Nonetheless, such solutions are often temporary. The in-depth study of organisation structures and processes are often carried out to pursue permanent resolutions to organisational conflicts and how these two factors affect individual and group behaviours. In the Little India riot example, it seems immediate measures such as banning of alcohol sale in stipulated time period and the suspension of bus services ferrying of workers from their dormitories to Little India are solutions interim in nature while permanent solutions are being sought. The setting up of the COI ( Commission of Inquiry ) in this instance may be a likely case of the means to a permanent solution.

PSS said...

Again, if we look at Maslow's hierarchy of needs, some answers as permanent solutions to preventing a recurrence of the Little India riot incident may lie in fulfilling more of the needs even at the lowest level which in this case may not be fulfilled given the actual conditions on the ground. What is officially recorded in many aspects such as the workers pay etc may not be the true reflections of the eventual transactions between workers, employers and the labour agents.

Going back to what is stated above about other concepts in respect to the study of OBM ( organisational behavioural management ), in the Little India riot, some of these concepts might have been employed in the aftermath of the riot such as 1) perceptual defence and 2) projection. It is being perceptually seen by some in the authorities that the riot could have been due to the drunken state of the workers involved in the fracas and thus leading to the interim solution of alcohol ban during weekend for the time being while more permanent solutions are tossed about, discussed, debated and weighed upon. Likewise, it seems the concept of projection is also being employed in the handling of the aftermath of the riot.

Anonymous said...

In a longer term perspective, the Little India riot may be a symptom of some systemic imbalances. Just like in human being, having headache could be due to many causes. Often, human being undergoes the five stages of a trauma and the first reaction usually is self denial. As a society, we may be in self denial mode and the faster we get past this stage and move into accepting certain realities and dealing with the "real causes of the illnesses" displayed, the sooner our society will move on to the renewal stage and having a better chance of overcoming and resolving the "real" underlying causes of the displayed "symptoms". Perhaps, adopting a more humane management approach in the pursue of our national objectives and goals could be a better means to ensuring the long term viability of a small city state. Nonetheless, being humans, it is not easy for grown up power agents to adapt to the change needed and often due to such inabilities, historically the change needed to solve the malaise existent in societies has to be brought about via a quantum political change. As a small city state, whether the society has the sufficient wherewithal to withstand such a transition and emerged stronger is cause for concern. It is therefore a dilemmatic proposition which only the power agents are in the position to weigh carefully and make informed and careful calculations and decisions.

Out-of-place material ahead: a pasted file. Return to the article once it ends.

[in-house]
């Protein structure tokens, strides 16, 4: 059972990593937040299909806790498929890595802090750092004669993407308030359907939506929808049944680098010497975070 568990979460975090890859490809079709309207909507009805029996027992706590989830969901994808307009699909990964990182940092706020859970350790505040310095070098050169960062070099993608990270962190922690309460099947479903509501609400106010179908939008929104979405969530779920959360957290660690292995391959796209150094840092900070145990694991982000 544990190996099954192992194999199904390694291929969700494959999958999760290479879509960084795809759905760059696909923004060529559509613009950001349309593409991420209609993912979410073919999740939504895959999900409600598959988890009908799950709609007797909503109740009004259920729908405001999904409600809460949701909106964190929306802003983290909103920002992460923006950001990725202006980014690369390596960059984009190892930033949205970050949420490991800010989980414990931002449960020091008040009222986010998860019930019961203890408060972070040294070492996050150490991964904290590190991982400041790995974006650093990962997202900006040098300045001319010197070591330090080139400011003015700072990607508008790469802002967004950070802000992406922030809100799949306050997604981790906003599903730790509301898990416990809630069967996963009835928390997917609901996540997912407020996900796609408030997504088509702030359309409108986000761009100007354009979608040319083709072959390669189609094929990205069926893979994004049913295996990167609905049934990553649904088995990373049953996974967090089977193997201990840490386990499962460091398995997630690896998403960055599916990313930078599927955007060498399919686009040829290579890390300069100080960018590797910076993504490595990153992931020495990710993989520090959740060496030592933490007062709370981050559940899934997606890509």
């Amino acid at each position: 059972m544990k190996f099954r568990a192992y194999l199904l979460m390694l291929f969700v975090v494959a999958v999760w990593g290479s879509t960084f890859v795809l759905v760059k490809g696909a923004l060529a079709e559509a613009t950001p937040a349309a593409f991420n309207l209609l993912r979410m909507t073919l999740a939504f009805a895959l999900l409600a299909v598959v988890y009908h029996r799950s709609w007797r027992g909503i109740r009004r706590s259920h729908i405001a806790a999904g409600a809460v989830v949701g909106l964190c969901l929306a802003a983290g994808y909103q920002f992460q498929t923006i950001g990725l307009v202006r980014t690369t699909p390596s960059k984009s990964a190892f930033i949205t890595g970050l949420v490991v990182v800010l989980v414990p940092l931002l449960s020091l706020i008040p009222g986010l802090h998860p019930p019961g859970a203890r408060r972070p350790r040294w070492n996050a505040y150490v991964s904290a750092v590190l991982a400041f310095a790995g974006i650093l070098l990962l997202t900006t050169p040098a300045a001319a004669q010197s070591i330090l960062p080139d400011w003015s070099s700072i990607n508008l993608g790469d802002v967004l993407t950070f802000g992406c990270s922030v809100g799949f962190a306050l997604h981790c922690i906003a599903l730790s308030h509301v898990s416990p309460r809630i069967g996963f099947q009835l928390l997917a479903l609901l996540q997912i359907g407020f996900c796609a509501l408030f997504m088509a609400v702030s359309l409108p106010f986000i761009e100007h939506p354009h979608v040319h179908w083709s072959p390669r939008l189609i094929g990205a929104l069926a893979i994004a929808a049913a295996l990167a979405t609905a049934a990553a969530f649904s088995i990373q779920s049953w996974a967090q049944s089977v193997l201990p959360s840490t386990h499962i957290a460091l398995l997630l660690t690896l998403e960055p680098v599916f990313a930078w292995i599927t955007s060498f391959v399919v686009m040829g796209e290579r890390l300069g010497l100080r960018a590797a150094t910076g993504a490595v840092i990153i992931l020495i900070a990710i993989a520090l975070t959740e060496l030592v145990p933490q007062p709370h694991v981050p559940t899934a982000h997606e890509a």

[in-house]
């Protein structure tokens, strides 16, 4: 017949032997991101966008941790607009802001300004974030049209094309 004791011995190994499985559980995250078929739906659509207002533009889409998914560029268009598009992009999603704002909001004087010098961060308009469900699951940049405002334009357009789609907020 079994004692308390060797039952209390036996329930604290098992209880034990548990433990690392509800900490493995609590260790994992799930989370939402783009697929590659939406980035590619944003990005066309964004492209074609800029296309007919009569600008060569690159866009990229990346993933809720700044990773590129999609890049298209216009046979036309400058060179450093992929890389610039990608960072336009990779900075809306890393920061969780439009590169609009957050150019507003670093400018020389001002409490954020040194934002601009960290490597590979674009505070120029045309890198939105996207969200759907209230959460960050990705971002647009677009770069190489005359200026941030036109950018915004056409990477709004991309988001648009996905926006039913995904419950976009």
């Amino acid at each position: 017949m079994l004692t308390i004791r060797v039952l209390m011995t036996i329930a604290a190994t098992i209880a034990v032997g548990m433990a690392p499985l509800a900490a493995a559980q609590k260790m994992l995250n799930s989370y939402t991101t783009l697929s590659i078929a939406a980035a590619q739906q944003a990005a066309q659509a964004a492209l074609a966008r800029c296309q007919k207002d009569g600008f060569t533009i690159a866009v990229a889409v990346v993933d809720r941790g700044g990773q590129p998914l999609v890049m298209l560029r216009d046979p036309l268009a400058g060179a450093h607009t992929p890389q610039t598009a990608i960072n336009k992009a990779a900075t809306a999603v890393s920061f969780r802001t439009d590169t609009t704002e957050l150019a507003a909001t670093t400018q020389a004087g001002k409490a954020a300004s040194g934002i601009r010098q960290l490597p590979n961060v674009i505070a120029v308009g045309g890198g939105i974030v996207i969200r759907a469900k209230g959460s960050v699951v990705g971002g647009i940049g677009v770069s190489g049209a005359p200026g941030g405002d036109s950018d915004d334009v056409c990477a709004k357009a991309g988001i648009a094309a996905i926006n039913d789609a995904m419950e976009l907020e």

Anonymous said...

Many people know the problem. But some chose to put the blame on liquor.

Anonymous said...

/// Dr Koh Poh Soon diagnosed his election defeat to something he said or should not have said. The offending statement was ‘everybody has a car’. ///

Wah! So boy, boy so clever.
Dr Koh.
Why not you extend your new found expertise and tell PAP why they lost;
Hougang SMC
Aljunied GRC
Punggol East SMC

You are a clever Sinkie right?
So remember to also ask PAP to pay you a consulting fee for your advice yes?
You don't want PAP to develop a subsidy mentality by doing things for free for the PAP yes?

b said...

Since they are so troublesome, they should start importing FWs from other countries and reduced the number of FWs from a particular country. This is a better solution.

Anonymous said...

Only rubbish that cannot go elsewhere will come here.

Anonymous said...

The simplicity of it all ...

Another simple step: employers whose foreign worker gets jailed or deported should continue to have that worker included into the company's foreign quota. This is a simple idea which addresses a huge flaw in the current system.

Think about it. At present, employers have no incentive to vet the background of their foreign workers or to look after them when they are here. Perversely, in reverse, employers even benefit when they force their workers to work beyond limits, for example driving aggressively on our roads to make the most trips.

When their workers get into trouble, the employers simply replace the workers with new ones, leaving us taxpayers to pay for the damages. This is bad for the workers and bad for us taxpayers, it's the cheapest for the employers. See the problem?

The best way to make employers hire good foreign workers and take good care of them is to make the foreign workers count in the quota when they are jailed or deported.

Chua Chin Leng aka redbean said...

Agree. Employers must be held accountable and even fined if they are negligent and irresponsible in the recruitment of foreign workers.